Sometimes, the bottom is best place to be when it comes to investing. It may mean that you're getting a good deal (i.e. buying on the dips) or it could simply mean your risk-to-reward ratio is too attractive to pass up. The latter is much the case with gold mining stocks at the moment.
When we speak about optionality, we essentially refer to the way that risk is leveraged. An investment might be extremely risky, but if the cost is relatively low and the reward is very high, it has good optionality. The presence of high optionality means you can stash an asset away with the option for high potential payoff.
The mining industry is now at extreme lows, but can it offer optionality?
With mining firms that are making cuts in order to survive but are sitting on yet-untapped resource deposits, optionality is indeed high. An article on Mining.com makes this case for several mining companies with fantastic amounts of gold deposits at their projects but insufficient capital to launch the actual extraction of the metals from the ground.
The common thread, at least in the current bear market for commodities, is that these companies have low G&A (general and administrative) expenses. These are the costs of day-to-day operations; mining companies that offer great optionality will generally minimize their G&A costs in order to weather the storm. This means that they're leaving their mines idle, paying only for the bare minimum of care and maintenance. Yet it also means that they will survive—another (obvious) required condition.
Optionality in Silver Mining
One good example of this dynamic can be seen in Endeavour Silver (NYSE:EXK; TSX:EDR). They are a relatively small miner by most standards (market cap < $125 million) and cannot afford to run all of their operations in such a low price environment. However, the company operates a number of mines in Mexico, the most silver-rich country in the world (and consistently the world's top producer of the metal).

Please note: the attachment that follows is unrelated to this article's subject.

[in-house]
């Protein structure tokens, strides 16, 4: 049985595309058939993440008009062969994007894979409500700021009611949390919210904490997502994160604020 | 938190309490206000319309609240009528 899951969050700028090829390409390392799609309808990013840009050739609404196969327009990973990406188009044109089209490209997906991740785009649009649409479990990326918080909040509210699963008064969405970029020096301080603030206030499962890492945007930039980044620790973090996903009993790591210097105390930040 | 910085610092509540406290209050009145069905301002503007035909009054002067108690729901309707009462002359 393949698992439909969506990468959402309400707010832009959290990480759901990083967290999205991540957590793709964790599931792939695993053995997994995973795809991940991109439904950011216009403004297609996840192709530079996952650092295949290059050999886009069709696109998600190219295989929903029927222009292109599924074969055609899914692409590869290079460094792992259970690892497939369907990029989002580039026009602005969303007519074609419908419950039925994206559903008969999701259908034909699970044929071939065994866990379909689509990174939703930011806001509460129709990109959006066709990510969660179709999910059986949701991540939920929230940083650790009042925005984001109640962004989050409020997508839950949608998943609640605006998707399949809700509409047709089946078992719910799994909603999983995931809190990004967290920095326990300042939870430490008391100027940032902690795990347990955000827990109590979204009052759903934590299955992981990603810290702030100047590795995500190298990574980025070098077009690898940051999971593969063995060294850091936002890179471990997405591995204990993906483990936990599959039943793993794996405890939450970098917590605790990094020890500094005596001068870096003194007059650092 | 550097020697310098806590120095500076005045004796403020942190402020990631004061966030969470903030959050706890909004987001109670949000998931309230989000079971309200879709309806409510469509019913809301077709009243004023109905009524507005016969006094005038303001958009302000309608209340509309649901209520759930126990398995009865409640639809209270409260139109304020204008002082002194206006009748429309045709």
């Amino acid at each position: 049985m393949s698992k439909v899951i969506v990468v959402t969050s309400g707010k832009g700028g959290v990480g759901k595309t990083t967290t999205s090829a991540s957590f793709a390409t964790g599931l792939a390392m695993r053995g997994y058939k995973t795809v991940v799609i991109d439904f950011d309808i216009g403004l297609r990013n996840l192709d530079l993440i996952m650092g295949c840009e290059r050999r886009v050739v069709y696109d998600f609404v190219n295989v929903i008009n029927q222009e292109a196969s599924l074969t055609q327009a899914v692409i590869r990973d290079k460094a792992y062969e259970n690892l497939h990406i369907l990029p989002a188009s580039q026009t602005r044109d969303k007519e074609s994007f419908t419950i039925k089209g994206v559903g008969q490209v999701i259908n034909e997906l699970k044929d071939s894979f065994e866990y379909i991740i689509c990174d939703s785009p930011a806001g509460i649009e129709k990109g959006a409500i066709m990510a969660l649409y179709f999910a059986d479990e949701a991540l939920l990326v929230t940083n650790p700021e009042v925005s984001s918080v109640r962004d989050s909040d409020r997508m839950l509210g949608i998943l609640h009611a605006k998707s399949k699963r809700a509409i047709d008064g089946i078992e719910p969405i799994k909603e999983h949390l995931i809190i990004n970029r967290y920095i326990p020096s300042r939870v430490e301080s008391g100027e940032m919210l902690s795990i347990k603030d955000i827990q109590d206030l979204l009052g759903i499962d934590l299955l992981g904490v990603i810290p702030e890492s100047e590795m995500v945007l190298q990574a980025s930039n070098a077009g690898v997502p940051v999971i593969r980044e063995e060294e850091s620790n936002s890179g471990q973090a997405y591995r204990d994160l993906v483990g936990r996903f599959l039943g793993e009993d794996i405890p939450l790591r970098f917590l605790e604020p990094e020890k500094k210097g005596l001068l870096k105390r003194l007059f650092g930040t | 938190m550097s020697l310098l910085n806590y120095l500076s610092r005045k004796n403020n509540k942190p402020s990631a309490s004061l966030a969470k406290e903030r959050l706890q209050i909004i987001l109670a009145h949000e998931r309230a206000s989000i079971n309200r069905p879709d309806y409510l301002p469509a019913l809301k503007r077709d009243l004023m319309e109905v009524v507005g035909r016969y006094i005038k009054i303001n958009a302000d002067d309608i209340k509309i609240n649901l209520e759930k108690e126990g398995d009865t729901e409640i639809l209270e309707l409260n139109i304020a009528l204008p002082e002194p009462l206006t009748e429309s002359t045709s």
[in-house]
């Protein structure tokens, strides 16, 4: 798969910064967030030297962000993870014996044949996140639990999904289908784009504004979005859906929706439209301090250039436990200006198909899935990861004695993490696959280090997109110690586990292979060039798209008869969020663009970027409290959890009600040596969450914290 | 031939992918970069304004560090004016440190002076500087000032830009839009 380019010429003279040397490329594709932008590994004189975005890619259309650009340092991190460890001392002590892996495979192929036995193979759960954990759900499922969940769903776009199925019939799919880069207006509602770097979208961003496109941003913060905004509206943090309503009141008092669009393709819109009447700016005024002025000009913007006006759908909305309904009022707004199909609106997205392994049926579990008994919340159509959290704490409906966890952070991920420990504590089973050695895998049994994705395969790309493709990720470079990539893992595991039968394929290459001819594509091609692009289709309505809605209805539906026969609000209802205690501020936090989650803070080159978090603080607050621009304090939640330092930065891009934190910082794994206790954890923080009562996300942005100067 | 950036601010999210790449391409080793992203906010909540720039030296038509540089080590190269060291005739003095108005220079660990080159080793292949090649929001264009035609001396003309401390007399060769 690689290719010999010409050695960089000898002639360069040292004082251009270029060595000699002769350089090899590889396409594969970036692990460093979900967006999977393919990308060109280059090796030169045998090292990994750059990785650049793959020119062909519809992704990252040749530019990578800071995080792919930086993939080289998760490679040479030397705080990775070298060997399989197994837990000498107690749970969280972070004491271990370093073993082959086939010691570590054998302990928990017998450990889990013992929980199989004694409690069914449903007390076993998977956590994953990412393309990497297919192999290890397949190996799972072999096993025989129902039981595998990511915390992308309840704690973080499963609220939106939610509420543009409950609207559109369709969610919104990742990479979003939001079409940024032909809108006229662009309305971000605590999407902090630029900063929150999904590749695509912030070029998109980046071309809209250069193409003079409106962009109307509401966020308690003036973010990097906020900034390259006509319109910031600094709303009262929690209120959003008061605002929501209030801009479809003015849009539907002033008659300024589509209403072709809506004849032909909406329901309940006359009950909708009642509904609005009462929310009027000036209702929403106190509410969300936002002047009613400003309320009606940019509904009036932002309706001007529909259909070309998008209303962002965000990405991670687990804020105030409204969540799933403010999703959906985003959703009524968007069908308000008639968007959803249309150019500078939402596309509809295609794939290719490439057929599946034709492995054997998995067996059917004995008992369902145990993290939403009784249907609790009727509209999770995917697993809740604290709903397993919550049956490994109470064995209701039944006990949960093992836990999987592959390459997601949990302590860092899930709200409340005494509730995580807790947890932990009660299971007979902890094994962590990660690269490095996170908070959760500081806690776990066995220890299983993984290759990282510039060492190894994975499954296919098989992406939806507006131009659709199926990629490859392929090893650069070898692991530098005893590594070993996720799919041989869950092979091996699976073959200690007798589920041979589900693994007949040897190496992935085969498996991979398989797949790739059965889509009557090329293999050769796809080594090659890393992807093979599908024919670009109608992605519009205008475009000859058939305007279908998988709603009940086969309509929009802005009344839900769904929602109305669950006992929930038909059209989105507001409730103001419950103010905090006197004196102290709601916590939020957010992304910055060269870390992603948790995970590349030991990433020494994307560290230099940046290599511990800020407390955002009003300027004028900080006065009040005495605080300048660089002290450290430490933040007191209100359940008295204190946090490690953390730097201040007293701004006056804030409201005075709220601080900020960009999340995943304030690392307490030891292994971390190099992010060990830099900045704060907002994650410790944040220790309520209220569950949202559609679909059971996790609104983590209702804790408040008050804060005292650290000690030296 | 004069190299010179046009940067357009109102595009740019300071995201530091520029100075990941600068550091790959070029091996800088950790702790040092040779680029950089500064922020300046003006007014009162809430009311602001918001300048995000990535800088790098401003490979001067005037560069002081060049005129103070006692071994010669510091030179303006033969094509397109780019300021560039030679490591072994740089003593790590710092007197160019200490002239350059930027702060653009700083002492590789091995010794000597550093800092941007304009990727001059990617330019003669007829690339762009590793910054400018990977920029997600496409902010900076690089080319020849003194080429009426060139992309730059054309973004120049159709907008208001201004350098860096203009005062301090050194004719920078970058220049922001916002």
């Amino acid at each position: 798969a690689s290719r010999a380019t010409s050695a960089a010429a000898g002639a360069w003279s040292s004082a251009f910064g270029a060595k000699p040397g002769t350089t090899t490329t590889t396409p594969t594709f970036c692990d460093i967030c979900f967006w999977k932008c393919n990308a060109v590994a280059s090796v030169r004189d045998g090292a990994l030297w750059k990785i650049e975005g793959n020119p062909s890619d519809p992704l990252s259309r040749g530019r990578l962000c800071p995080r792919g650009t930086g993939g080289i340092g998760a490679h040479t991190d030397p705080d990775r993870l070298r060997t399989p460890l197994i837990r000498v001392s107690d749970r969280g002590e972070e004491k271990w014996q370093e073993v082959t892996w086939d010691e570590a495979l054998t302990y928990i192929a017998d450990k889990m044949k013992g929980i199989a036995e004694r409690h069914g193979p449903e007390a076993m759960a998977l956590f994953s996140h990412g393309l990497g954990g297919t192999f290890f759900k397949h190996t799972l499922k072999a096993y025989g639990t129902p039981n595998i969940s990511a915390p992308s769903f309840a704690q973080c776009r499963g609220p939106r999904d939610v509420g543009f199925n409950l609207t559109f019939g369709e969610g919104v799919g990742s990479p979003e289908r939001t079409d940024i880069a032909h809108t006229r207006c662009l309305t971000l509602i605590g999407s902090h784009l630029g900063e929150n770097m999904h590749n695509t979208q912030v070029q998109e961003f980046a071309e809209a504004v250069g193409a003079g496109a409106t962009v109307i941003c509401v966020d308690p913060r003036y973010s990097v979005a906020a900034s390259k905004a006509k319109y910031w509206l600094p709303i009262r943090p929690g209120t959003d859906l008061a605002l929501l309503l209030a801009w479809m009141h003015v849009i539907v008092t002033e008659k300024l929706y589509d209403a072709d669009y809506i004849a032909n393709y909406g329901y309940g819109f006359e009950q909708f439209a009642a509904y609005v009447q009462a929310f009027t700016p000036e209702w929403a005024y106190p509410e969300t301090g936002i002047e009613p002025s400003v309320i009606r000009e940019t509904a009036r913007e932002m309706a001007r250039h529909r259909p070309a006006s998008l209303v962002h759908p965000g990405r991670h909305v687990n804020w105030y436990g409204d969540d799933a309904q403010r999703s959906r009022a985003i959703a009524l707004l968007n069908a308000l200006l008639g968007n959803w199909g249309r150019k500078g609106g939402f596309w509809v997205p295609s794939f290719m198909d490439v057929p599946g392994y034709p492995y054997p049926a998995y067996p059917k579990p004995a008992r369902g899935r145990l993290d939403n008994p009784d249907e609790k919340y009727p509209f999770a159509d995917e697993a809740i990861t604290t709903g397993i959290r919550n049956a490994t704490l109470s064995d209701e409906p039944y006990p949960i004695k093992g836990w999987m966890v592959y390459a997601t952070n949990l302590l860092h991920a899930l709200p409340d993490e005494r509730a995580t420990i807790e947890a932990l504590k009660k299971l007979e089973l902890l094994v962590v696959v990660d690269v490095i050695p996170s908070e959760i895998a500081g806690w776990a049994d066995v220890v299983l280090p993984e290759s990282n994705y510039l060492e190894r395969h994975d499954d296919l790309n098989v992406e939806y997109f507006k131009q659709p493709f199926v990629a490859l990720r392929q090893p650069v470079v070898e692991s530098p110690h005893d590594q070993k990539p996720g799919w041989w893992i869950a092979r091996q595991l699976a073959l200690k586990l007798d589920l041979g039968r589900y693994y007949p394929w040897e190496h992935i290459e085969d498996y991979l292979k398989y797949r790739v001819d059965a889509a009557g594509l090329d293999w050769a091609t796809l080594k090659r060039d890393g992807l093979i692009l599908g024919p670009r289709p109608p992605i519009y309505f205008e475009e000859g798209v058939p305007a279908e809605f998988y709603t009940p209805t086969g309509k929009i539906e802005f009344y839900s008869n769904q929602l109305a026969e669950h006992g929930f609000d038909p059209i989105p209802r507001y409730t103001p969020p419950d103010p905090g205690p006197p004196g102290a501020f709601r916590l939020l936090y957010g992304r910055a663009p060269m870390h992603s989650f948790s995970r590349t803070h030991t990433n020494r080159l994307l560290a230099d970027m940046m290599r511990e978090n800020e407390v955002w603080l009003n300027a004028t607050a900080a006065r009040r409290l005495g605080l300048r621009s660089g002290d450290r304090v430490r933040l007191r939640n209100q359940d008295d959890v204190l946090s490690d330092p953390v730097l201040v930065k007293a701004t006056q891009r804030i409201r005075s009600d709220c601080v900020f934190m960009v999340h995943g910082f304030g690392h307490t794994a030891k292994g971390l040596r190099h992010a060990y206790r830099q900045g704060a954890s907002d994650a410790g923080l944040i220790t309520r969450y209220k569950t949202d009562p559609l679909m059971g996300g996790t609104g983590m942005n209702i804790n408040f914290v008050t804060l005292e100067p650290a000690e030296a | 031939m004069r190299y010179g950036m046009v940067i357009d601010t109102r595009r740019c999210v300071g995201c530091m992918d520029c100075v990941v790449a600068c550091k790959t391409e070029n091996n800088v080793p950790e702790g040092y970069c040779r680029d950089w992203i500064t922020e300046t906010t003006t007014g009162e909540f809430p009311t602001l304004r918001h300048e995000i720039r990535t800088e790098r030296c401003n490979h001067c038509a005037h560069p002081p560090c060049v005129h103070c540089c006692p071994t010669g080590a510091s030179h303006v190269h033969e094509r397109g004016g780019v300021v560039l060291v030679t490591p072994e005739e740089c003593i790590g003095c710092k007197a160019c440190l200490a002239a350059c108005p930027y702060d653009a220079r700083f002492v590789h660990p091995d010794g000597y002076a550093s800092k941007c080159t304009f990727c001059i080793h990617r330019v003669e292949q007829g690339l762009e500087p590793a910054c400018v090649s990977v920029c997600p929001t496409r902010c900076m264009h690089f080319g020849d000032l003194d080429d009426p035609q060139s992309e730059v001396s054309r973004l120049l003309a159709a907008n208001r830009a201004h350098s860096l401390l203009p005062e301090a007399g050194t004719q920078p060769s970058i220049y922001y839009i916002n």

It's not that these mines disappear or that their deposits are somehow subject to spoilage. They are merely hunkering down in order to get leaner in the near-term.
To reduce its G&A expenditures, the company plans to scale back and cut its annual production by 25%. This should help Endeavour in the long-run—and as is the case with high-optionality gold miners, shows great growth potential when metals prices recover. The advantage lies in the currently depressed prices for gold and silver: EXK shares currently trade for about $1.25 each, down from a high above $12/share just a few years ago.
Best of Both Worlds?
Sometimes, even a strong performance from a large firm can have optionality underlying its operations. A good example of this so far in 2016 has been Barrick Gold (NYSE, TSX, SWX:ABX). ABX has been the best-performing stock on the Toronto Stock Exchange (TSX), advancing nearly 30% so far this year.
Yet, even as it reclaims the title of the highest-valued gold miner in Canada ($11.5 billion market cap), Barrick is partnered on mining projects that boast 4 of the 25 largest untapped deposits. In this case, even a high-end miner offers optionality to investors.
The opinions and forecasts herein are provided solely for informational purposes, and should not be used or construed as an offer, solicitation, or recommendation to buy or sell any product.